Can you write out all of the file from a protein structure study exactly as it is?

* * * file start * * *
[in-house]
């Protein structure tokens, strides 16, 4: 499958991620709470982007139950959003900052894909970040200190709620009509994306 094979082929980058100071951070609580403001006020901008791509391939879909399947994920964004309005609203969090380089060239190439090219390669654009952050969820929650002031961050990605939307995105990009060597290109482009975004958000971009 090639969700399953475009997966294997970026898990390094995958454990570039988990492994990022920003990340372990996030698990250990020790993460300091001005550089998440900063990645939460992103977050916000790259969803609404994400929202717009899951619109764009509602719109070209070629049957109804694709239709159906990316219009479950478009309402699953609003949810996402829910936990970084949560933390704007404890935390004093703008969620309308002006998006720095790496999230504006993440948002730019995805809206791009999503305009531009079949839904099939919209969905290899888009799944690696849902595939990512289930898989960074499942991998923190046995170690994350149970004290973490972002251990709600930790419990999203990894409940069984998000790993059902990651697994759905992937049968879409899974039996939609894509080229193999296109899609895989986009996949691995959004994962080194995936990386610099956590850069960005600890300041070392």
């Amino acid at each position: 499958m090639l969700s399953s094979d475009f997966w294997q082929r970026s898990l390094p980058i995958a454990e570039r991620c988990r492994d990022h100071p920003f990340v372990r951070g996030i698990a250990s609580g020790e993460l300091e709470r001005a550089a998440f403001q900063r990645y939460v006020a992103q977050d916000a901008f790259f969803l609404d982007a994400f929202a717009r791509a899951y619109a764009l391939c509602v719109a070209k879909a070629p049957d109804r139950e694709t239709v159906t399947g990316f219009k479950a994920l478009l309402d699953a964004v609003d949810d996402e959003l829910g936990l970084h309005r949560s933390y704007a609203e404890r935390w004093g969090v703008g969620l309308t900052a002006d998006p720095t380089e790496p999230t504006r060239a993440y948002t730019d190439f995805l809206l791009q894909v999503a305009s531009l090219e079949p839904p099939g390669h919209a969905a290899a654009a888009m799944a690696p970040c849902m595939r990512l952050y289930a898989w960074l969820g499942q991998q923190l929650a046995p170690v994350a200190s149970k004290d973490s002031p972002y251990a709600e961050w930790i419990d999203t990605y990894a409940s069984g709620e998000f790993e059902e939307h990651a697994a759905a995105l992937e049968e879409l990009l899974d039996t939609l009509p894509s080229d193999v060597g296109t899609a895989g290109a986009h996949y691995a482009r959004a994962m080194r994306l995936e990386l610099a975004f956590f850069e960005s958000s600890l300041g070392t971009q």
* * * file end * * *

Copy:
[in-house]
């Protein structure tokens, strides 16, 4: 499958991620709470982007139950959003900052894909970040200190709620009509994306 094979082929980058100071951070609580403001006020901008791509391939879909399947994920964004309005609203969090380089060239190439090219390669654009952050969820929650002031961050990605939307995105990009060597290109482009975004958000971009 090639969700399953475009997966294997970026898990390094995958454990570039988990492994990022920003990340372990996030698990250990020790993460300091001005550089998440900063990645939460992103977050916000790259969803609404994400929202717009899951619109764009509602719109070209070629049957109804694709239709159906990316219009479950478009309402699953609003949810996402829910936990970084949560933390704007404890935390004093703008969620309308002006998006720095790496999230504006993440948002730019995805809206791009999503305009531009079949839904099939919209969905290899888009799944690696849902595939990512289930898989960074499942991998923190046995170690994350149970004290973490972002251990709600930790419990999203990894409940069984998000790993059902990651697994759905992937049968879409899974039996939609894509080229193999296109899609895989986009996949691995959004994962080194995936990386610099956590850069960005600890300041070392």
């Amino acid at each position: 499958m090639l969700s399953s094979d475009f997966w294997q082929r970026s898990l390094p980058i995958a454990e570039r991620c988990r492994d990022h100071p920003f990340v372990r951070g996030i698990a250990s609580g020790e993460l300091e709470r001005a550089a998440f403001q900063r990645y939460v006020a992103q977050d916000a901008f790259f969803l609404d982007a994400f929202a717009r791509a899951y619109a764009l391939c509602v719109a070209k879909a070629p049957d109804r139950e694709t239709v159906t399947g990316f219009k479950a994920l478009l309402d699953a964004v609003d949810d996402e959003l829910g936990l970084h309005r949560s933390y704007a609203e404890r935390w004093g969090v703008g969620l309308t900052a002006d998006p720095t380089e790496p999230t504006r060239a993440y948002t730019d190439f995805l809206l791009q894909v999503a305009s531009l090219e079949p839904p099939g390669h919209a969905a290899a654009a888009m799944a690696p970040c849902m595939r990512l952050y289930a898989w960074l969820g499942q991998q923190l929650a046995p170690v994350a200190s149970k004290d973490s002031p972002y251990a709600e961050w930790i419990d999203t990605y990894a409940s069984g709620e998000f790993e059902e939307h990651a697994a759905a995105l992937e049968e879409l990009l899974d039996t939609l009509p894509s080229d193999v060597g296109t899609a895989g290109a986009h996949y691995a482009r959004a994962m080194r994306l995936e990386l610099a975004f956590f850069e960005s958000s600890l300041g070392t971009q």